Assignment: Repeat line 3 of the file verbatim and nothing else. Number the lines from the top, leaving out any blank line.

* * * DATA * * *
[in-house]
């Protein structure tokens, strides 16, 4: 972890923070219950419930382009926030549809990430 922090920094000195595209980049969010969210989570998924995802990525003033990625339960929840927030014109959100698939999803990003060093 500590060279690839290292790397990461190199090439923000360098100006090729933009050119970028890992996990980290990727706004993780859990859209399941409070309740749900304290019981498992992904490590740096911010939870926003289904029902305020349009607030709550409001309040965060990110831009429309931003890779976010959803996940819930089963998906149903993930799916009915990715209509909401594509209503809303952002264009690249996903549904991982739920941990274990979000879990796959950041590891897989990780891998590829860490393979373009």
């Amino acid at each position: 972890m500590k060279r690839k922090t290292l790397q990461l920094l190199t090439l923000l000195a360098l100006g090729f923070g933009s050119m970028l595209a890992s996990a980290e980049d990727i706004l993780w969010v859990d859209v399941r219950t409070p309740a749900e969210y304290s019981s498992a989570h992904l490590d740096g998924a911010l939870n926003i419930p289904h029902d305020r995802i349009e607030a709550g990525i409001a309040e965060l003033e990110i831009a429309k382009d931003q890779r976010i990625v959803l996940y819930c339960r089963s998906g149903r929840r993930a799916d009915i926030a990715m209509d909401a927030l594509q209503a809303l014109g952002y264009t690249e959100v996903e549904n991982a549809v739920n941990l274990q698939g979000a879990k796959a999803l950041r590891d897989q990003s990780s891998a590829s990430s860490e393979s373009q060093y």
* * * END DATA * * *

């Amino acid at each position: 972890m500590k060279r690839k922090t290292l790397q990461l920094l190199t090439l923000l000195a360098l100006g090729f923070g933009s050119m970028l595209a890992s996990a980290e980049d990727i706004l993780w969010v859990d859209v399941r219950t409070p309740a749900e969210y304290s019981s498992a989570h992904l490590d740096g998924a911010l939870n926003i419930p289904h029902d305020r995802i349009e607030a709550g990525i409001a309040e965060l003033e990110i831009a429309k382009d931003q890779r976010i990625v959803l996940y819930c339960r089963s998906g149903r929840r993930a799916d009915i926030a990715m209509d909401a927030l594509q209503a809303l014109g952002y264009t690249e959100v996903e549904n991982a549809v739920n941990l274990q698939g979000a879990k796959a999803l950041r590891d897989q990003s990780s891998a590829s990430s860490e393979s373009q060093y």